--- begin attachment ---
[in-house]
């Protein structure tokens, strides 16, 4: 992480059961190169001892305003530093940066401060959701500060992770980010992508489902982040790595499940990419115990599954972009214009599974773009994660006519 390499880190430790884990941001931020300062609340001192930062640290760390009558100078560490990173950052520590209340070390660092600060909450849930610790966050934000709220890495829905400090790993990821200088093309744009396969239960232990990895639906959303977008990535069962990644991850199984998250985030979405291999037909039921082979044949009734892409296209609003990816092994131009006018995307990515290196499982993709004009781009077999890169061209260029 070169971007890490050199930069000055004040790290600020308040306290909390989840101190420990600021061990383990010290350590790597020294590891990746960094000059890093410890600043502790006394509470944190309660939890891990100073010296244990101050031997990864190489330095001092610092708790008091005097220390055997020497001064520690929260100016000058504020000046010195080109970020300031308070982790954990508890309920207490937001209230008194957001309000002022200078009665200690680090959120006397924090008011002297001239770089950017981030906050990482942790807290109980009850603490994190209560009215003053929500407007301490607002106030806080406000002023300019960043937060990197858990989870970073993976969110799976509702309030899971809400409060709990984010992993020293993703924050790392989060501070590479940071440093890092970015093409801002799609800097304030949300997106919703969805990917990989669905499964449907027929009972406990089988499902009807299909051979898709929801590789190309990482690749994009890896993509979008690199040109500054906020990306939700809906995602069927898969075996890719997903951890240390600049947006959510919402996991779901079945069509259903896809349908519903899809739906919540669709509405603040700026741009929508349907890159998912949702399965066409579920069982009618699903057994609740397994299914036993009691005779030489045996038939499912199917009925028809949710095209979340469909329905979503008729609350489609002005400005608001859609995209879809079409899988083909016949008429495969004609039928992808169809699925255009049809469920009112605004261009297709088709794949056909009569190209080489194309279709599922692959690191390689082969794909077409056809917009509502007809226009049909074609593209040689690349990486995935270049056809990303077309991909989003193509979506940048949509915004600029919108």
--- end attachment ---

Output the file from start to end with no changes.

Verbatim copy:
[in-house]
């Protein structure tokens, strides 16, 4: 992480059961190169001892305003530093940066401060959701500060992770980010992508489902982040790595499940990419115990599954972009214009599974773009994660006519 390499880190430790884990941001931020300062609340001192930062640290760390009558100078560490990173950052520590209340070390660092600060909450849930610790966050934000709220890495829905400090790993990821200088093309744009396969239960232990990895639906959303977008990535069962990644991850199984998250985030979405291999037909039921082979044949009734892409296209609003990816092994131009006018995307990515290196499982993709004009781009077999890169061209260029 070169971007890490050199930069000055004040790290600020308040306290909390989840101190420990600021061990383990010290350590790597020294590891990746960094000059890093410890600043502790006394509470944190309660939890891990100073010296244990101050031997990864190489330095001092610092708790008091005097220390055997020497001064520690929260100016000058504020000046010195080109970020300031308070982790954990508890309920207490937001209230008194957001309000002022200078009665200690680090959120006397924090008011002297001239770089950017981030906050990482942790807290109980009850603490994190209560009215003053929500407007301490607002106030806080406000002023300019960043937060990197858990989870970073993976969110799976509702309030899971809400409060709990984010992993020293993703924050790392989060501070590479940071440093890092970015093409801002799609800097304030949300997106919703969805990917990989669905499964449907027929009972406990089988499902009807299909051979898709929801590789190309990482690749994009890896993509979008690199040109500054906020990306939700809906995602069927898969075996890719997903951890240390600049947006959510919402996991779901079945069509259903896809349908519903899809739906919540669709509405603040700026741009929508349907890159998912949702399965066409579920069982009618699903057994609740397994299914036993009691005779030489045996038939499912199917009925028809949710095209979340469909329905979503008729609350489609002005400005608001859609995209879809079409899988083909016949008429495969004609039928992808169809699925255009049809469920009112605004261009297709088709794949056909009569190209080489194309279709599922692959690191390689082969794909077409056809917009509502007809226009049909074609593209040689690349990486995935270049056809990303077309991909989003193509979506940048949509915004600029919108």